The PBS hack – Lulz Security posted a fake news story reporting that the late rappers Tupac Shakur and Biggie Smalls were alive and well in New Zealand – was seen as retribution for the documentary “WikiSecrets” and how it focused on the personal life of whistleblower Bradley Manning.
And it’s believed that Sony has been targeted by hackers ever since it sued George Hotz, who developed an unofficial software update for the Playstation 3 that opened up unauthorized features, including the ability to play pirated games.
Wisniewski said he sympathized with Sony at first, but has grown increasingly tired of the company’s inability to safeguard customers’ information. Personal data from more than 100 million accounts has leaked online through a number of hacks.
Sony has been hammered by critics for leaving some personal data unencrypted, making it immediately legible once compromised, and for not protecting against simple hack techniques that are freely available online.
“It’s hard to defend them, the first two or three attacks I tried but then you start looking at it and you go, ‘Well, they haven’t done any of the best practices, they haven’t even done anything to respect their customers, they haven’t encrypted anything,”‘ Wisniewski said.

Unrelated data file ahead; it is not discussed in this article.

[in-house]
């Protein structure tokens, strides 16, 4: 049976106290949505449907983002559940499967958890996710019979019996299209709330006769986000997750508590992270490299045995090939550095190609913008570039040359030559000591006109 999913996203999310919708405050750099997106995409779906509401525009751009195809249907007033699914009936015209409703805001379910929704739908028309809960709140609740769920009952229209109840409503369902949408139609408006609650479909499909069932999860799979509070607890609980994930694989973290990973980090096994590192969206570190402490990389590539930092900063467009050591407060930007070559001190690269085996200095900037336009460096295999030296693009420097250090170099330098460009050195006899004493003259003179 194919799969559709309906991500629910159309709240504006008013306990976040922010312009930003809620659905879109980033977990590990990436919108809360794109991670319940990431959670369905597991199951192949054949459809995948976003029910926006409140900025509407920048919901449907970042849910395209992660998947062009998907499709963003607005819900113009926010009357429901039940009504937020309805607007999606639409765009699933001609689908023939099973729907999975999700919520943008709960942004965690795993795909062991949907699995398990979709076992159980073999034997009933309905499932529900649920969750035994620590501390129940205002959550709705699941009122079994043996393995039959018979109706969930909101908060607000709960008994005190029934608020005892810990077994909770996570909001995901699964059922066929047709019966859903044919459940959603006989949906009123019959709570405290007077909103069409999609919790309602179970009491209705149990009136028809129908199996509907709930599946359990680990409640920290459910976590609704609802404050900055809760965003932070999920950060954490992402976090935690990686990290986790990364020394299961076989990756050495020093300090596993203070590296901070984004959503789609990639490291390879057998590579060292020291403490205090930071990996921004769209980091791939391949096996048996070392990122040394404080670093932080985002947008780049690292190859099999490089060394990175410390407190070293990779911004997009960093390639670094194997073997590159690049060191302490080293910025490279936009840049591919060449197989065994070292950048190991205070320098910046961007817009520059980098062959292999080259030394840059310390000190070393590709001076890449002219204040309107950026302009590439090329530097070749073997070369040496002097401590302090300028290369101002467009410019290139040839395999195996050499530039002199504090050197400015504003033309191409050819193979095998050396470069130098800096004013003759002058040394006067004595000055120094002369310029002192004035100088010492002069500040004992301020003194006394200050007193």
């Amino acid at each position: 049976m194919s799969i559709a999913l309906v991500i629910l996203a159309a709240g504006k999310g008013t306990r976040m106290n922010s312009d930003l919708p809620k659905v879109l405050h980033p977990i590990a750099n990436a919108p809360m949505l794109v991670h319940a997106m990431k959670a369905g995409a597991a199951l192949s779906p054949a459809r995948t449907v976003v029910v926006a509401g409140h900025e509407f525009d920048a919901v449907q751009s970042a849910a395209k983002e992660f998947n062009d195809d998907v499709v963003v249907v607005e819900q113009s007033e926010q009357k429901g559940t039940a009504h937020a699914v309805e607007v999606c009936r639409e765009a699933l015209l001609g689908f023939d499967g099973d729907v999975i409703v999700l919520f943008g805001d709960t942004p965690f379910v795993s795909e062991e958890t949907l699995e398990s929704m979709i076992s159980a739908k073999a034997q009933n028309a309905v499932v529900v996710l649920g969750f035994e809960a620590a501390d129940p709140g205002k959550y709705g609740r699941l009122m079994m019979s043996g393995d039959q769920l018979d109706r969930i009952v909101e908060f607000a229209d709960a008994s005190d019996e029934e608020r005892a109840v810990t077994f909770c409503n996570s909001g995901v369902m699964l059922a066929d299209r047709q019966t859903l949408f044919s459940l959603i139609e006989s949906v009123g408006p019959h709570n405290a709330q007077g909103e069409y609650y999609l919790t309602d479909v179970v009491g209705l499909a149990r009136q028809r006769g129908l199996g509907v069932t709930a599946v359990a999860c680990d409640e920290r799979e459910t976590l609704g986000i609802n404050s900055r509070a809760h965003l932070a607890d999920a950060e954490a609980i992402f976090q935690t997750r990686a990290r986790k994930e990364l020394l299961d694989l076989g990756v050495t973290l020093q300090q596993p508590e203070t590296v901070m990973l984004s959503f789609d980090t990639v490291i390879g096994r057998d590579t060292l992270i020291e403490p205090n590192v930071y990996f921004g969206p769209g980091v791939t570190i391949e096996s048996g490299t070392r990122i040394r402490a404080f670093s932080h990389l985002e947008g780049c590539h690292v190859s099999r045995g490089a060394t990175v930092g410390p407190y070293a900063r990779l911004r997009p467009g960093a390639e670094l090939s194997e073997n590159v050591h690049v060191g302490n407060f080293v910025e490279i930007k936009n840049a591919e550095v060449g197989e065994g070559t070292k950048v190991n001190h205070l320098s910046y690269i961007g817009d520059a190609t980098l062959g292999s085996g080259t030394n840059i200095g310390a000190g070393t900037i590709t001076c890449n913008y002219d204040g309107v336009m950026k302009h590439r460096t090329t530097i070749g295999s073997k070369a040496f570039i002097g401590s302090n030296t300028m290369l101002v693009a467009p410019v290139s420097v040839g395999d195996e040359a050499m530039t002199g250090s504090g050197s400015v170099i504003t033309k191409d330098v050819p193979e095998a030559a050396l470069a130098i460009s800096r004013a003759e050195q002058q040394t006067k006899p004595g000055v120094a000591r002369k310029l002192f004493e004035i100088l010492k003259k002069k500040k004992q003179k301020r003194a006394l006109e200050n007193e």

“Based on these incidents it does not look like they were trying, at all. The most recent attacks have been some of the least sophisticated trivial attacks to perform that are out there – they’re literally off the shelf tools you can download and point them at any website and it’ll tell you if it’s vulnerable.”
For its part, Sony has said it’s taking steps to prevent further attacks.
While it might be difficult or even impossible to thwart sophisticated and determined hackers, having a basic defence deters the majority who are simply looking for an easy target, Wisniewski said.
“You’ve got the guys going for the Hope diamond and then you’ve got the common street criminal, and when you’re talking about the common street criminal guy, which is probably 99 per cent of the Internet crime out there, they’re just looking for low hanging fruit, they’re opportunists.”
As Lulz Security becomes more and more brazen in choosing what sites to attack, Wisniewski wonders how long it’ll be before a major arrest is made.
“The U.S. government and some very powerful corporations have been victims of these attacks and as a result you can bet if it’s possible to find them there’ll be a lot of people looking for them,” Wisniewski said.
“Some of the stuff, as innocent as they like to make it seem, are serious federal crimes in the United States. I wouldn’t be all that comfortable.”
Earlier this week, three people with alleged links to the cyber group Anonymous were arrested in Spain, and another 32 were arrested in Turkey.
Those arrests may have a chilling effect and dissuade some hackers who have thought they were completely cloaked in anonymity online, said Rohozinski, especially because police have generally been unsuccessful in tracking down suspects in the past.”
“In real life we have rules and norms that keep people from doing stupid stuff, but we don’t have good policing mechanisms in cyberspace. The inability of police forces to actually either define it as a crime or successfully prosecute it means there’s a whole range of cybercrimes which effectively have become decriminalized.”